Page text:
Editorials

Scientific basis for success

15.02.2019 14:13

Whether an app for couples or software for smart grids, products from Swiss start-ups usually have a scientific basis – and the new technology usually has international success.

Dear reader

The 15 million users of XING’s app can now meet more easily at events. If two users enable the new ‘Nearby’ feature, the app will show them when the person is in the immediate vicinity. The technology is from Swiss company Uepaa, a spin-off of ETH Zurich.

Pairfect is concerned with closeness of a completely different kind. The app aims to help couples with quizzes, assignments and prompts to save their relationship from a slow death. Some 5,000 couples already use the paid-for app. As unusual as Pairfect at first glance seems to be for a Swiss start-up, this is also about science-based innovation. The basics were developed by a psychology team at the University of Bonn.

Uepaa and Pairfect are not the only science-based start-ups that are currently successful in the marketplace. DEPsys, the technology of which enables utilities to integrate renewable energy into the grid, doubled its number of customers in 2018 and is now active in 10 countries. And its success has also attracted investors: this week, the HEIG-VD spin-off announced the conclusion of a financing round of more than CHF 13 million.

Geneva-based ID Quantique is currently very successful with its encryption technologies. And the security company, which originated from the University of Geneva, has been able to land another high-profile investor with Deutsche Telekom.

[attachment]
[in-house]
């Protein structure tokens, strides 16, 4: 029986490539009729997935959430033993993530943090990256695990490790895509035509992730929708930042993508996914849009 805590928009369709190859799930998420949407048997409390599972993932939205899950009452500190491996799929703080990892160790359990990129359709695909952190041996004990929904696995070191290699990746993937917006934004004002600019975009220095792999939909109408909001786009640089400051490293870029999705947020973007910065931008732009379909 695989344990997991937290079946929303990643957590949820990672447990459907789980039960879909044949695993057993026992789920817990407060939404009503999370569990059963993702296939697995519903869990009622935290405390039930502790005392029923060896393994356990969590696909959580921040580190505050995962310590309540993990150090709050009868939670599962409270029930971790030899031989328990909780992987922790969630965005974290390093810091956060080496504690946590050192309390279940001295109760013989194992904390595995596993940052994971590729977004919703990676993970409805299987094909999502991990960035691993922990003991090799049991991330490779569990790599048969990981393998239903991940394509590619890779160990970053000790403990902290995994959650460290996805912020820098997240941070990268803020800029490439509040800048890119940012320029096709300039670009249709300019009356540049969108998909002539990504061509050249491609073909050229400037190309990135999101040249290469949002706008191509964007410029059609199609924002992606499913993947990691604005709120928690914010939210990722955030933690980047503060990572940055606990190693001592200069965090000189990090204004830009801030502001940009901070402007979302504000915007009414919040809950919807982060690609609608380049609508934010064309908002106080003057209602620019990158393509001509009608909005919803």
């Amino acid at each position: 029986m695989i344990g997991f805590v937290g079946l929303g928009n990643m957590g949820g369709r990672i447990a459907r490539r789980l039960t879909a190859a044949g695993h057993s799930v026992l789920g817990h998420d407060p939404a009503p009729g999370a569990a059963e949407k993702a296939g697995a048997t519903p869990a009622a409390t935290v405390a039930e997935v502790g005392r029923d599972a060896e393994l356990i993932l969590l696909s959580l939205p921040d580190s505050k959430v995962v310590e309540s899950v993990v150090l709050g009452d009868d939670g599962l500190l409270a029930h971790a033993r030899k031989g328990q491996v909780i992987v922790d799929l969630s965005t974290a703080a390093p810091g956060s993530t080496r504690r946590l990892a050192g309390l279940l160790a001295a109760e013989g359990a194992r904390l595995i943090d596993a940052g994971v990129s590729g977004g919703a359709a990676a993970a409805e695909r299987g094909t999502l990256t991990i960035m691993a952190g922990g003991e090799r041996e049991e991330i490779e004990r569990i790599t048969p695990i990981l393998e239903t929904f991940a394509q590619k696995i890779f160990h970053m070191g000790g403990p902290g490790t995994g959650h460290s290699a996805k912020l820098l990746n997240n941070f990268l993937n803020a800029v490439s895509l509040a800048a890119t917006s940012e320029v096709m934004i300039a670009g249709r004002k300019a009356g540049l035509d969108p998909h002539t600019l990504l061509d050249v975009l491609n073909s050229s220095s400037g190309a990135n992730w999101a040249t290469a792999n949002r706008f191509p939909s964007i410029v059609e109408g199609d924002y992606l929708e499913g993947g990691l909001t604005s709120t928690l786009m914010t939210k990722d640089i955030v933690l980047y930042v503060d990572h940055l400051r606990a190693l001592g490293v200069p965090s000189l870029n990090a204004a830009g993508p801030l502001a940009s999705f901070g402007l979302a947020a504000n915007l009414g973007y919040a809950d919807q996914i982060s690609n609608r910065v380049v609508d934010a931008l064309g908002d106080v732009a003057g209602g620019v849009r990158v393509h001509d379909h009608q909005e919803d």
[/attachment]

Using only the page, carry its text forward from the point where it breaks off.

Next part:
The Swiss speciality of building exciting start-ups from cutting-edge research has been duly noted worldwide. The fact that many Swiss founders are on Forbes' most recent ‘30 under 30’ list is thanks mainly to young scientists with start-up projects.

Numerous deep-tech start-ups will again be present at Startup Invest’s Venture Day in Zurich, which takes place on 16 April. Although proven elements such as one-to-one meetings have been retained, some innovations will be introduced. Thus, in addition to the start-ups, investors, supporters and corporate representatives will also be able to pitch.

The series of workshops at EPFL Innovation Park bring young businesses and corporates together, too, and after a successful first implementation a second series will take place in March.

Finally, founders with good ideas are not always successful in the market. A new podcast now brings the experiences of failed entrepreneurs to the fore – much can be learned.

Have a sunny weekend.
Stefan Kyora

Editor in Chief, Startupticker.ch

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